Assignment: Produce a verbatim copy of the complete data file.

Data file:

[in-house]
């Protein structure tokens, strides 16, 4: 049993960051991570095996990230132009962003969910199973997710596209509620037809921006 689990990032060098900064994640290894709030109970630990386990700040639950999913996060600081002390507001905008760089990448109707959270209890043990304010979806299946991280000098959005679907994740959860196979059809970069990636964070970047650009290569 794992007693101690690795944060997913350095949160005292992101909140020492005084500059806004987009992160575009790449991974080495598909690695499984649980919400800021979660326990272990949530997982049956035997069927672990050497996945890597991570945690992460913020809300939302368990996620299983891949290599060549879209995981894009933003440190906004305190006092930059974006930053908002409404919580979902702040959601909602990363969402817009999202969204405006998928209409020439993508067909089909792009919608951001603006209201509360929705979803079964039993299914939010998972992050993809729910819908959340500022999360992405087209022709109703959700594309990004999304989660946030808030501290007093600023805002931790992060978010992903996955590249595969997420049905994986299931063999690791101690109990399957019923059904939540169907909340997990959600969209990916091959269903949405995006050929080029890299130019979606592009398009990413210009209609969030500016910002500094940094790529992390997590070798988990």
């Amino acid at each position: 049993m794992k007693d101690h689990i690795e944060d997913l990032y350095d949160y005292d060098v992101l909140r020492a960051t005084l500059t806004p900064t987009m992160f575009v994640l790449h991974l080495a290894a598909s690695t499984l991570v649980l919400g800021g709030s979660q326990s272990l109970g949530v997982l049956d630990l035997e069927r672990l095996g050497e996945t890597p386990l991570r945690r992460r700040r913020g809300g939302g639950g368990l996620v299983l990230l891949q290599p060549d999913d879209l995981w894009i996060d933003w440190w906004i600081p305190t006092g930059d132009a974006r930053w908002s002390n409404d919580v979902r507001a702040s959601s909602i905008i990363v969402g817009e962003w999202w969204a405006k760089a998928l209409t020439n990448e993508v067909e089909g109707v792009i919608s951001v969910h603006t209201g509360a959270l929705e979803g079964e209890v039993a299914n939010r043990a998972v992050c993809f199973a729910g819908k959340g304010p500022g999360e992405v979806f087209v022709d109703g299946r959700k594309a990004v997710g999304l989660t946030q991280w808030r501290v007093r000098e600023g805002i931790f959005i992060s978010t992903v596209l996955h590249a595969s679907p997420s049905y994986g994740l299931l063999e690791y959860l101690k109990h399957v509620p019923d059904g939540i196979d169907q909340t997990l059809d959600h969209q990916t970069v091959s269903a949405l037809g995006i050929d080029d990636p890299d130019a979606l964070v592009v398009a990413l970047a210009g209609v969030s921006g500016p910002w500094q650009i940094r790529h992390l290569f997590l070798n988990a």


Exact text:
[in-house]
């Protein structure tokens, strides 16, 4: 049993960051991570095996990230132009962003969910199973997710596209509620037809921006 689990990032060098900064994640290894709030109970630990386990700040639950999913996060600081002390507001905008760089990448109707959270209890043990304010979806299946991280000098959005679907994740959860196979059809970069990636964070970047650009290569 794992007693101690690795944060997913350095949160005292992101909140020492005084500059806004987009992160575009790449991974080495598909690695499984649980919400800021979660326990272990949530997982049956035997069927672990050497996945890597991570945690992460913020809300939302368990996620299983891949290599060549879209995981894009933003440190906004305190006092930059974006930053908002409404919580979902702040959601909602990363969402817009999202969204405006998928209409020439993508067909089909792009919608951001603006209201509360929705979803079964039993299914939010998972992050993809729910819908959340500022999360992405087209022709109703959700594309990004999304989660946030808030501290007093600023805002931790992060978010992903996955590249595969997420049905994986299931063999690791101690109990399957019923059904939540169907909340997990959600969209990916091959269903949405995006050929080029890299130019979606592009398009990413210009209609969030500016910002500094940094790529992390997590070798988990």
């Amino acid at each position: 049993m794992k007693d101690h689990i690795e944060d997913l990032y350095d949160y005292d060098v992101l909140r020492a960051t005084l500059t806004p900064t987009m992160f575009v994640l790449h991974l080495a290894a598909s690695t499984l991570v649980l919400g800021g709030s979660q326990s272990l109970g949530v997982l049956d630990l035997e069927r672990l095996g050497e996945t890597p386990l991570r945690r992460r700040r913020g809300g939302g639950g368990l996620v299983l990230l891949q290599p060549d999913d879209l995981w894009i996060d933003w440190w906004i600081p305190t006092g930059d132009a974006r930053w908002s002390n409404d919580v979902r507001a702040s959601s909602i905008i990363v969402g817009e962003w999202w969204a405006k760089a998928l209409t020439n990448e993508v067909e089909g109707v792009i919608s951001v969910h603006t209201g509360a959270l929705e979803g079964e209890v039993a299914n939010r043990a998972v992050c993809f199973a729910g819908k959340g304010p500022g999360e992405v979806f087209v022709d109703g299946r959700k594309a990004v997710g999304l989660t946030q991280w808030r501290v007093r000098e600023g805002i931790f959005i992060s978010t992903v596209l996955h590249a595969s679907p997420s049905y994986g994740l299931l063999e690791y959860l101690k109990h399957v509620p019923d059904g939540i196979d169907q909340t997990l059809d959600h969209q990916t970069v091959s269903a949405l037809g995006i050929d080029d990636p890299d130019a979606l964070v592009v398009a990413l970047a210009g209609v969030s921006g500016p910002w500094q650009i940094r790529h992390l290569f997590l070798n988990a």